Creating a Song

In the summer of 2017, rapper Cardi B dropped the Diamond-certified single, “Bodak Yellow”, and my students couldn’t get enough of it. The song activated their inner joy as well as their confidence, so I used this opportunity to establish our English Language Arts anthem, "Bodak Goals":

Said I got major plans

So I make major moves (Look)

I got major plans

That’s why I come to school

I got dreams so I work real hard

To make them come true

You got dreams

What you waitin’ on

We got work to do (ayyye)

We performed this song daily – sometimes in the lunchroom, at the start of class, standing on chairs, and even at school assemblies. We all set reading goals, including myself, and we worked rigorously to fully realize our goals. We measured our reading achievement using the Northwest Evaluation Association (NWEA) Measures of Academic Progress (MAP) assessment, which uses Common Core standards to measure what students know and how they grow in math and reading. After taking the assessment, our class report revealed that we had achieved almost two years of reading growth. The combination of our classroom culture and reading growth achievement earned our class the 2018 Southwest Ohio Teach For America Classroom of the Year Award. More importantly, radical Black joy brought an air of magic to our classroom that was uniquely ours to hold and nurture.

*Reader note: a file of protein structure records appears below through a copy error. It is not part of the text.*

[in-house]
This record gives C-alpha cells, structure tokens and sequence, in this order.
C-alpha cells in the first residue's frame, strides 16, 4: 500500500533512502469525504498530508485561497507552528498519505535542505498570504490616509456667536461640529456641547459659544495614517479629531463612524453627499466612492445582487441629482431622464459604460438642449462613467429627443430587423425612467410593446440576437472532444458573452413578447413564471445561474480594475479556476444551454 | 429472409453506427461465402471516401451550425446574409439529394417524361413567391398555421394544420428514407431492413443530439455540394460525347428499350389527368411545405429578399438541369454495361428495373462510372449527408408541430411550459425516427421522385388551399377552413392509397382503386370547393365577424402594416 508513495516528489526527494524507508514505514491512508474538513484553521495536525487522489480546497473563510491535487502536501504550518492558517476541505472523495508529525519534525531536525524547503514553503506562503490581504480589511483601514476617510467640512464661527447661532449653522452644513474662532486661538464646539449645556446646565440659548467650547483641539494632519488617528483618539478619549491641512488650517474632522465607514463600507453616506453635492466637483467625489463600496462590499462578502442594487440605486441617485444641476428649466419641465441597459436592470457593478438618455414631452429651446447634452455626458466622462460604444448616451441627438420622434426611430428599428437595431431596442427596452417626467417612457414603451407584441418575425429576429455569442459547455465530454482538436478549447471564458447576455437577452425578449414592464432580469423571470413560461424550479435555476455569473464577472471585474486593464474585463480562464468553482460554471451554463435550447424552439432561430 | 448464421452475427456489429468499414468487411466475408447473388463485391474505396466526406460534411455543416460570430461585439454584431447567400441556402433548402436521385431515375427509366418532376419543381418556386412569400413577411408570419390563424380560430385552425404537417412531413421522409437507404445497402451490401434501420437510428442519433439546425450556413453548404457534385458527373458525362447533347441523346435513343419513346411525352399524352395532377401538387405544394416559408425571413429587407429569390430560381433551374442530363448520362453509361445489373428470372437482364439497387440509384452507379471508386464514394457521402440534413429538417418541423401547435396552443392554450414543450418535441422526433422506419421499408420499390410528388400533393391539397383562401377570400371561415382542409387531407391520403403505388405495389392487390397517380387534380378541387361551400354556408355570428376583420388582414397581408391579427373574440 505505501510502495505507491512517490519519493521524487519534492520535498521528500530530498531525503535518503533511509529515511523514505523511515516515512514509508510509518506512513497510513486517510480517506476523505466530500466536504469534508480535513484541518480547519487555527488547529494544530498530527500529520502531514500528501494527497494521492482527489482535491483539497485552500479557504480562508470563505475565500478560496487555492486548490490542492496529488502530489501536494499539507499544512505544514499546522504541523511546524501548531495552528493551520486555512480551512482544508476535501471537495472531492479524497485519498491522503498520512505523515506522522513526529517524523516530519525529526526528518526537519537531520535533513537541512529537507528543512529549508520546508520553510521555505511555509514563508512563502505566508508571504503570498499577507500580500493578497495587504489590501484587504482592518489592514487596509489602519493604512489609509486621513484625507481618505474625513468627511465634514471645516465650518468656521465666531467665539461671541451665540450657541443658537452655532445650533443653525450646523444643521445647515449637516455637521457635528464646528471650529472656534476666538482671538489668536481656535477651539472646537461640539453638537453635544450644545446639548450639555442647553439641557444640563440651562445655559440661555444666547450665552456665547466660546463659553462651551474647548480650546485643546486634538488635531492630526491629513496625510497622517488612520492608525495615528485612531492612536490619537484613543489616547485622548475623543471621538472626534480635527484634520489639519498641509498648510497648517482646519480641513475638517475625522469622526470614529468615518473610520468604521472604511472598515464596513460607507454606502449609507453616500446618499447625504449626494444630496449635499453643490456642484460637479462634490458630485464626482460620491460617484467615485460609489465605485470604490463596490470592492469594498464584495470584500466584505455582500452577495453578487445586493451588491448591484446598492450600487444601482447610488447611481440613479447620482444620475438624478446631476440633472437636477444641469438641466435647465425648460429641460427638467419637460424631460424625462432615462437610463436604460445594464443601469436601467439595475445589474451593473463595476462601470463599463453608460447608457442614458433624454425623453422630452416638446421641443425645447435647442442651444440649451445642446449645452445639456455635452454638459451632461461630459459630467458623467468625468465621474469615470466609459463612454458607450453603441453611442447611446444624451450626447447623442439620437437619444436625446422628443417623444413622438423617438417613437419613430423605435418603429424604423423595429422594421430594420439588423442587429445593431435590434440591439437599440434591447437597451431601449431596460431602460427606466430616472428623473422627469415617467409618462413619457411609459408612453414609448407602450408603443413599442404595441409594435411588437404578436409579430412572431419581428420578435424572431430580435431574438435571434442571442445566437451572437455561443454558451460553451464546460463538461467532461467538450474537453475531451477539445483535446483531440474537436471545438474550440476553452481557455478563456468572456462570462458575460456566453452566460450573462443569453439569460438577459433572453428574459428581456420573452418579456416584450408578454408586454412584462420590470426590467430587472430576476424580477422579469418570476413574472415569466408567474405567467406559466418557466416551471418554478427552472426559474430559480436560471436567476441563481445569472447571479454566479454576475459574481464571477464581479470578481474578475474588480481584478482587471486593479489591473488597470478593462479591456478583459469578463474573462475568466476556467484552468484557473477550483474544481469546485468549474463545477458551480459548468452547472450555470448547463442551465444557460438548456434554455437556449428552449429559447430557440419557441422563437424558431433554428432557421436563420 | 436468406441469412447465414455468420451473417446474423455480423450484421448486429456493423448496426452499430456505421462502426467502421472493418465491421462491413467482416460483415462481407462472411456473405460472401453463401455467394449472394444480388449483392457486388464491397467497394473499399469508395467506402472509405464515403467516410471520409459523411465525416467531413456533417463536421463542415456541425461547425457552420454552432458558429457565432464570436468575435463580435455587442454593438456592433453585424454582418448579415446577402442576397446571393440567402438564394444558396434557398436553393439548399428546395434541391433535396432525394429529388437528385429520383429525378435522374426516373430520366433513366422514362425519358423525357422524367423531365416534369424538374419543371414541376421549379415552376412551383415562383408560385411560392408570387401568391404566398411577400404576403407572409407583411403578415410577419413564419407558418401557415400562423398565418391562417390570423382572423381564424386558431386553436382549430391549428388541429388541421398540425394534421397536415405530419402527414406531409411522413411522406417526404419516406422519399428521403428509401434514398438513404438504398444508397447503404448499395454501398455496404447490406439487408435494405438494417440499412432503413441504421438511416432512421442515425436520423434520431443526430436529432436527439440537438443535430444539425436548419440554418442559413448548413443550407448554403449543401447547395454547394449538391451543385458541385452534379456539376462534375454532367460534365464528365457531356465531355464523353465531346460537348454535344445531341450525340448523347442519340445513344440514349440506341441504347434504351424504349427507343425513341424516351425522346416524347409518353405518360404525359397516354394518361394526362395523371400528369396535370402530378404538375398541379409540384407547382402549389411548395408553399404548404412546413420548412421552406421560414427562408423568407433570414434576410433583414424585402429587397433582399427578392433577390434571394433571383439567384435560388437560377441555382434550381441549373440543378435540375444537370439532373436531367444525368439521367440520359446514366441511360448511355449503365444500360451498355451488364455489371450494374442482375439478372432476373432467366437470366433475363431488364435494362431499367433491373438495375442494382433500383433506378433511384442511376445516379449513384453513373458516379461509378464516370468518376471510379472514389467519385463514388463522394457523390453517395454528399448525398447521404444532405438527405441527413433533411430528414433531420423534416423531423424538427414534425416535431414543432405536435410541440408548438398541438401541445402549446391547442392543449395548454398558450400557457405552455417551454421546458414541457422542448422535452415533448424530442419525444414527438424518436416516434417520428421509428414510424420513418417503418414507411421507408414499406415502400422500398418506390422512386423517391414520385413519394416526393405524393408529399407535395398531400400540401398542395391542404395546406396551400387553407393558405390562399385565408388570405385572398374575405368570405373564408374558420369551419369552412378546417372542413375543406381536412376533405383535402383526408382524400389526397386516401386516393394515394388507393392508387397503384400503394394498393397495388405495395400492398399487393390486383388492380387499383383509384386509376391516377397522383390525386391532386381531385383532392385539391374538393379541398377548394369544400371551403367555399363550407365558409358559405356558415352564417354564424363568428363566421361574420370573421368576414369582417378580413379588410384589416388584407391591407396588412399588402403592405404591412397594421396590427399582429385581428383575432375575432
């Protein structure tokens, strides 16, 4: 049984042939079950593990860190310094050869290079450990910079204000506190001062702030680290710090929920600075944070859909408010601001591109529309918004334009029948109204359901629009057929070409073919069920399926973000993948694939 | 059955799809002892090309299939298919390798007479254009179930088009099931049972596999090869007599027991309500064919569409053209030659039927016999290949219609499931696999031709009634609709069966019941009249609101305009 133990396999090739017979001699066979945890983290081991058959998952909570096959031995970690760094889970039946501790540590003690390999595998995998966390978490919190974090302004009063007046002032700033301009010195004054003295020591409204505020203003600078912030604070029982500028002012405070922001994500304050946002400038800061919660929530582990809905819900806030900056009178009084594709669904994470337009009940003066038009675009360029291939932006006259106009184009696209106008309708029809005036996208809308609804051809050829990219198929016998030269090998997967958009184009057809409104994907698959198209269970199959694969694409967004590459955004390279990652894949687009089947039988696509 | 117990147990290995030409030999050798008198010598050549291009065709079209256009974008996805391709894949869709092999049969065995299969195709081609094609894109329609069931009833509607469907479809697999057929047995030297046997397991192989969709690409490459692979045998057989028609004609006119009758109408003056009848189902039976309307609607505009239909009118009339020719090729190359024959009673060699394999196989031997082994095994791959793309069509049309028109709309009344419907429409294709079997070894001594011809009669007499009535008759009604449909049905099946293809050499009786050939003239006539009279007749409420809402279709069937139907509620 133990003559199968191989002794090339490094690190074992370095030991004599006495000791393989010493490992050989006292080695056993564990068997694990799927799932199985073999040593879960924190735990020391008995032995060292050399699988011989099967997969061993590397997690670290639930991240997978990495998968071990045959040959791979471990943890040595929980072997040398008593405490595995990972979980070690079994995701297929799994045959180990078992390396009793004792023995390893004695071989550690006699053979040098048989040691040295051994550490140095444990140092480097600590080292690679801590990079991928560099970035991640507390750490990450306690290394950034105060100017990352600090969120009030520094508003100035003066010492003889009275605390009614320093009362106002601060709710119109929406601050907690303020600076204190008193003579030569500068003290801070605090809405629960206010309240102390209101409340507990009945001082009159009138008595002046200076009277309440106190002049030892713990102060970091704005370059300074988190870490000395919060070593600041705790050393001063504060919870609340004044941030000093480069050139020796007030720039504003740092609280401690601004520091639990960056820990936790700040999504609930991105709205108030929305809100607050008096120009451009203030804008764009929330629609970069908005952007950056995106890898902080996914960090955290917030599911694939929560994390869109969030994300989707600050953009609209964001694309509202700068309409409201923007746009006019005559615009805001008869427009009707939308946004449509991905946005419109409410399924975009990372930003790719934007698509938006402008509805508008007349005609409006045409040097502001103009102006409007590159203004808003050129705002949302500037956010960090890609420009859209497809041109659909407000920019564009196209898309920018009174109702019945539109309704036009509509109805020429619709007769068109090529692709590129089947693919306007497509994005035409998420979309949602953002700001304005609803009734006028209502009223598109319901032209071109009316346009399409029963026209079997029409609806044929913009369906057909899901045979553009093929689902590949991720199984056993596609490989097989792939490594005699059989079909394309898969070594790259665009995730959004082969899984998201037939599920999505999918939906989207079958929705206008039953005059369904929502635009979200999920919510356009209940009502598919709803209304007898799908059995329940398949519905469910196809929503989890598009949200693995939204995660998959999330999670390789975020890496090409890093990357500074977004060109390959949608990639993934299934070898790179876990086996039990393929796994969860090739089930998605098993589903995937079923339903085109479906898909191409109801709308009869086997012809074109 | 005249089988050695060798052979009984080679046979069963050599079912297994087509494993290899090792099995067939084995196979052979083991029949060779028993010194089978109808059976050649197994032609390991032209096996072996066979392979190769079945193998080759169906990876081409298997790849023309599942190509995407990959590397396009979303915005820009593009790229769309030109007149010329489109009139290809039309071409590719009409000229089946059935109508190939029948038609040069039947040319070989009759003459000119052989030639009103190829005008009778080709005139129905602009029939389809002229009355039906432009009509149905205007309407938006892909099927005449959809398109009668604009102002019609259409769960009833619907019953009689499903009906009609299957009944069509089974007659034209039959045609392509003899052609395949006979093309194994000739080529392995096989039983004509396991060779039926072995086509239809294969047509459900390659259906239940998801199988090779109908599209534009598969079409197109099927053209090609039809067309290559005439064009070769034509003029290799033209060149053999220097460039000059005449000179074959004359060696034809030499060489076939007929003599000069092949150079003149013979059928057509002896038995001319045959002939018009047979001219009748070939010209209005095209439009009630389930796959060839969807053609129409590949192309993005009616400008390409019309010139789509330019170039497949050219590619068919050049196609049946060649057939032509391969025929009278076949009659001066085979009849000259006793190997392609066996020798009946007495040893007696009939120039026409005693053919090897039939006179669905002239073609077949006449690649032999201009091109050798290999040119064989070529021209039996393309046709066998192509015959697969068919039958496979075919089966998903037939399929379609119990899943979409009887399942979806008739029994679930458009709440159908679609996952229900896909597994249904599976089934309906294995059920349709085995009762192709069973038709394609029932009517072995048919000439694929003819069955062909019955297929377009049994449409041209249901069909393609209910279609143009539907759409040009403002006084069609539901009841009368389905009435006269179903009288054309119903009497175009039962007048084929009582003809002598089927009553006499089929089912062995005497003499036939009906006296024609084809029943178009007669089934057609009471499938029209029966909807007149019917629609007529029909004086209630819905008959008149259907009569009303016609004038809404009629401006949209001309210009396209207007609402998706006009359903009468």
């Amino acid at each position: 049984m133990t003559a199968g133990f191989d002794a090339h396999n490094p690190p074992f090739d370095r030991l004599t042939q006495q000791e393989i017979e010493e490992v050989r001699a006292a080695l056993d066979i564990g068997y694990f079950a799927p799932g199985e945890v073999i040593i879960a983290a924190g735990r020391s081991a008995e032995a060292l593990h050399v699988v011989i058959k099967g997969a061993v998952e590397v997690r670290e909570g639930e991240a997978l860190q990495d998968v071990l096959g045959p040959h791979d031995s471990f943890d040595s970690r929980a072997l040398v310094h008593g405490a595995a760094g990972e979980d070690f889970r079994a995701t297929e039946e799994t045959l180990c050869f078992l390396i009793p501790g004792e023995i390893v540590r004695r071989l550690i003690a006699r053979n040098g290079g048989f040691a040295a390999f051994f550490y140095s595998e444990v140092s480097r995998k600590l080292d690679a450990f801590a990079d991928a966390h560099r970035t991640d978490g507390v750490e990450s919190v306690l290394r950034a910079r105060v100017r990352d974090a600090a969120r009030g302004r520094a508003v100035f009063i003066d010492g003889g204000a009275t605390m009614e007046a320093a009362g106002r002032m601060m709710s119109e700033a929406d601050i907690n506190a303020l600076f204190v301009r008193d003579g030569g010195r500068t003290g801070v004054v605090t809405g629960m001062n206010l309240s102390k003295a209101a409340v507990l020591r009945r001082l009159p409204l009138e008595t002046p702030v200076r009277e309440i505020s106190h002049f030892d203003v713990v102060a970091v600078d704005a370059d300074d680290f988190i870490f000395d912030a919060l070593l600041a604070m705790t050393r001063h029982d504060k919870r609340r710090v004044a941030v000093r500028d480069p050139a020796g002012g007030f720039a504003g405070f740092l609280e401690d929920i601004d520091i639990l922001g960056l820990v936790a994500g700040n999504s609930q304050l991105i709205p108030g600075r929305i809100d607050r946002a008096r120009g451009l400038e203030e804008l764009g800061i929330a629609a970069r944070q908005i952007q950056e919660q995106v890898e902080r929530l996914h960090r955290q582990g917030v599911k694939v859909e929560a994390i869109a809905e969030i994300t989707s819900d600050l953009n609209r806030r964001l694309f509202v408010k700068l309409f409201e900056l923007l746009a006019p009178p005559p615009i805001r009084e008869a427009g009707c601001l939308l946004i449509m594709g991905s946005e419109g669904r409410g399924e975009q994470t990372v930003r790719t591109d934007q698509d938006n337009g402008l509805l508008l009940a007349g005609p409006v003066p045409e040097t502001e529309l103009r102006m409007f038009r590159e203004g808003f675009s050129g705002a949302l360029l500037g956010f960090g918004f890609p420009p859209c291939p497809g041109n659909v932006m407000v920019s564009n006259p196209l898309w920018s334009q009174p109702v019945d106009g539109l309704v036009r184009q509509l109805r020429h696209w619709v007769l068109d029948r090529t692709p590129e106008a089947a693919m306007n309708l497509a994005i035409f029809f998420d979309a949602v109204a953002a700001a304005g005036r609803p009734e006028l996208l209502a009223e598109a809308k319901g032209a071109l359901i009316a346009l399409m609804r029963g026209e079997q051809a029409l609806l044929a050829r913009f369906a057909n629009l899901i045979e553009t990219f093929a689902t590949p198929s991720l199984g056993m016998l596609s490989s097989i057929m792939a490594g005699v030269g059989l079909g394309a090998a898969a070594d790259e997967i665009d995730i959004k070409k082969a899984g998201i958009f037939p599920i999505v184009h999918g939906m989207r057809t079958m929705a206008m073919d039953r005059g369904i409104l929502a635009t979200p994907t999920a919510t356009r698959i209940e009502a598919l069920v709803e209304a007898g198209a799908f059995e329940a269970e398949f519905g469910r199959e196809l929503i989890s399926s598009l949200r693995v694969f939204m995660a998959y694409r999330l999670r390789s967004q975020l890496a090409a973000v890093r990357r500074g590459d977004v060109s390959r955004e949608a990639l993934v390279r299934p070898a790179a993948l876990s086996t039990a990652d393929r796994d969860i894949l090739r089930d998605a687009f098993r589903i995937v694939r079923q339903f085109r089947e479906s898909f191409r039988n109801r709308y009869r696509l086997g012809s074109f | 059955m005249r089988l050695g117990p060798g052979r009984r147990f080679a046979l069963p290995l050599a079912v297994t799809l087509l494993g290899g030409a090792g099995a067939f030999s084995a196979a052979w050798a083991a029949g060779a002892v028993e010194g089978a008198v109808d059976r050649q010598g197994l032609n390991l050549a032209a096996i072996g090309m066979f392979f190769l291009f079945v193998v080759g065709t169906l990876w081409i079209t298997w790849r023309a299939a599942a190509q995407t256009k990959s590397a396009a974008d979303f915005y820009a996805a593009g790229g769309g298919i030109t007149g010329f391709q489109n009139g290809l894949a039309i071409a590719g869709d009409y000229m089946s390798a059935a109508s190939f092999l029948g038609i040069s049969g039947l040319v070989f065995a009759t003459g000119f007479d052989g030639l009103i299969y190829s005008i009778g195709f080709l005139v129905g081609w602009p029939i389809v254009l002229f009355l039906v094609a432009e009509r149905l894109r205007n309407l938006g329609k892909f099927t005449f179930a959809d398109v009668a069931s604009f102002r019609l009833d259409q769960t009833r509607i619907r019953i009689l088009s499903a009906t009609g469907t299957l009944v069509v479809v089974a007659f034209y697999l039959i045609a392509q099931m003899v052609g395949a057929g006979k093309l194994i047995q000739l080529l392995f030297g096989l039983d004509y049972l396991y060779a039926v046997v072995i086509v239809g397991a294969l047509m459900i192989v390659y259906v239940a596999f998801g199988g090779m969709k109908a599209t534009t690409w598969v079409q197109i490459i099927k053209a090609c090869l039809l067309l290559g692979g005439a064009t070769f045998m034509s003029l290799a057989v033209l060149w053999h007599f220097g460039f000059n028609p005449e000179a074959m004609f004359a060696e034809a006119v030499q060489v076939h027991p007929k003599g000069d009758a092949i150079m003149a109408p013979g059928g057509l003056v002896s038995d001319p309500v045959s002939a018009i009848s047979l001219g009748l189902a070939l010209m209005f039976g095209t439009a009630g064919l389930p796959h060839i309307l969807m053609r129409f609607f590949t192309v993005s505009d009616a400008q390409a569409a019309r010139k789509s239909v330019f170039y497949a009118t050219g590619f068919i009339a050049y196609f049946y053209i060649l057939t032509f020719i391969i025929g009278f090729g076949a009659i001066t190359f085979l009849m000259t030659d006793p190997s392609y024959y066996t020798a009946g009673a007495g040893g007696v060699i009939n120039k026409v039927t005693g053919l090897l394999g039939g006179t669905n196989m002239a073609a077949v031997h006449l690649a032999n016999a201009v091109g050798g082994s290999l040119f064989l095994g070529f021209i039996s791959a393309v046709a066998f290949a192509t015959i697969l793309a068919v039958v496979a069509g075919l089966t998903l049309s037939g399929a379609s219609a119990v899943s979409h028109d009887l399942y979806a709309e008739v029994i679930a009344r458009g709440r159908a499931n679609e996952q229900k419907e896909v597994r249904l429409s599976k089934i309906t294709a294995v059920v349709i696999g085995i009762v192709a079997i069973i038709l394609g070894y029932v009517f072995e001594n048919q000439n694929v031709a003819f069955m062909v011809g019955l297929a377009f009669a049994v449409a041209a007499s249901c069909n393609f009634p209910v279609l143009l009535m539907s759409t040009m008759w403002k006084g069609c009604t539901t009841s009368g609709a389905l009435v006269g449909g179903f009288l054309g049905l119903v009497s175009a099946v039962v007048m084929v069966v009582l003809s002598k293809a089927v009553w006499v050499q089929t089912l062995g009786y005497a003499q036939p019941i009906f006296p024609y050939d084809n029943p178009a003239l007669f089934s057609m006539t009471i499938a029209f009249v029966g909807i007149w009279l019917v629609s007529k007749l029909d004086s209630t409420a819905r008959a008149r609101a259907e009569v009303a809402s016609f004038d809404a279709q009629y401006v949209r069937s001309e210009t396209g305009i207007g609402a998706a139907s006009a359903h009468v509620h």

Building a Movement

We live in a society that stories the Black experience with struggle, strife and death. Radical Black Joy gives students an opportunity to bear witness to the full expanse of Black humanity and community. In the summer of 2020, not only did my students bear witness to a catastrophic pandemic that uprooted their sense of normalcy, but they also bore witness to the power of the Black Lives Matter Movement right after the murder of George Floyd.

With so much uncertainty and sorrow in the world, how could I center Black Radical Joy in my classroom,- particularly with the looming concern of learning loss that consumed the education community? The short answer: we dance. As administrators, educators, parents, and students, we found joy in our bodies. For Black History Month, students were not permitted in the school building due to public health guidelines from the Centers for Disease Control and Prevention. Consequently, the Black Culture Classic was born at DECA Middle in which staff members performed songs by Black artists that have brought joy to the world.

Despite not being able to meet in person, we shared this joy with our school community via social media and invited them to use dance to capture their own joy in the midst of chaotic and uncertain times. It is no surprise that Franky Beverly and Maze’s “Before I Let Go” accompanied our electric slide dance in the school parking lot as we launched our first district-wide Juneteenth celebration that same year. Students danced next to parents who danced next to teachers who danced next to senators. This was Black. This was radical. This was joy.

A classroom that centers joy is a classroom that centers leadership, culture and academics. Radical Black Joy sustains us in a society set up to restrict our humanity and limit our lived experiences. Though I was the teacher, my students taught me to yield to joy on our terms – without permission and apology. We do not always have to perform labor before we access joy. Joy is not something to earn but something that is ours to hold onto, regardless of our external conditions. While many societal conditions threaten the welfare and culture of our classrooms, we must create opportunities to experience authentic joy. This is where students come alive and engagement blooms. I challenge every stakeholder to reimagine how learning looks and feels. Our Black students’ learning experience depends on it.